Umesh Munda went to the city after his father passed away. He said “the environment in Hyderabad was very good. Everyone was nice to me. Over there the only drawback was that there weren’t open spaces and we had to be disciplined and careful since we were outsiders. The city was more expensive as well.” But he used to earn enough as well. He used to earn about 17,000₹ per month for an eight-hour shift. He used to save 14,000₹ since the contractor provided the shared room.

He chose to leave his studies and work since his siblings had decided to study further. He needed to provide for the family. He dedicated his whole life to his family, his siblings and his mother.

He returned to his village because he didn’t want to be separated from his family, not because he had a money crisis. He filled the form that the Jharkhand Government had released for migrants to return home. The officials were very polite, soft spoken and helped him a lot.

“If people don’t travel and work in different states the country won’t run. So if I get economic support I will go back again’ he said. He says that the government has several things in place but they don’t reach the common man.

After meeting Umesh we went to Dharmendra Kumar’s house. His employers didn’t give him the money he was owed. However, they fed him for a few days. When he asked them for money to go home they said “we can give you food for a few more days but we can’t give you money.” “I first came to know about Corona when I heard people shouting at each other to keep distance. They were wearing these masks and roaming around” said Dharmendra.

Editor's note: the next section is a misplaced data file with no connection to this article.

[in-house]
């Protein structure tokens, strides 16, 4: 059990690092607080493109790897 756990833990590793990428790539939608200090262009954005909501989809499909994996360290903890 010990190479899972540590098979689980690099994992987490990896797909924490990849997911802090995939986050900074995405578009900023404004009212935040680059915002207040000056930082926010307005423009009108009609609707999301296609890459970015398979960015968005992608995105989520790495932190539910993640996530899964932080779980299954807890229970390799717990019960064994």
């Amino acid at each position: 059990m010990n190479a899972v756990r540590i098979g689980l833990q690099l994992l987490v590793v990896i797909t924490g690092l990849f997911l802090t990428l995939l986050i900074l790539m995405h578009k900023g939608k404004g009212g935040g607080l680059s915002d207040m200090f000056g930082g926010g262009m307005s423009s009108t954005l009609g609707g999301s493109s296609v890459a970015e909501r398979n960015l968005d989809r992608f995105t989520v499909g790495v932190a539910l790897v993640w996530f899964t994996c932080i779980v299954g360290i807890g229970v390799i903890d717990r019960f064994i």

When everything had stopped the company had stopped so work had stopped. He said “since I wasn’t working they didn’t pay me either.” He was having one or two meals a day, he couldn’t afford more. “If we don’t get food we will die of hunger. We’d much rather die on the road or in our village of Corona.” So he decided to buy a cycle in Nellore and leave his village on cycle. He left at midnight to avoid riding in the hot sun.

He wouldn’t find a place to sleep or eat, the few places he found either had horrible food that’s inedible or the restaurant owners would chase them away in the fear of Corona.

In one place they were promised by the police that the next restaurant wouldn’t ask them for money when they ate. After they finished their meal they were asked to pay. Since they didn’t have any money they asked the restaurant owners to keep their cycles. At this point the restaurant owner thought for a bit and then allowed them to go for free.

At another place the police called them closer saying they will give them food but they lathi-charged them. As they started running without their cycles the policemen asked them to take the cycles along.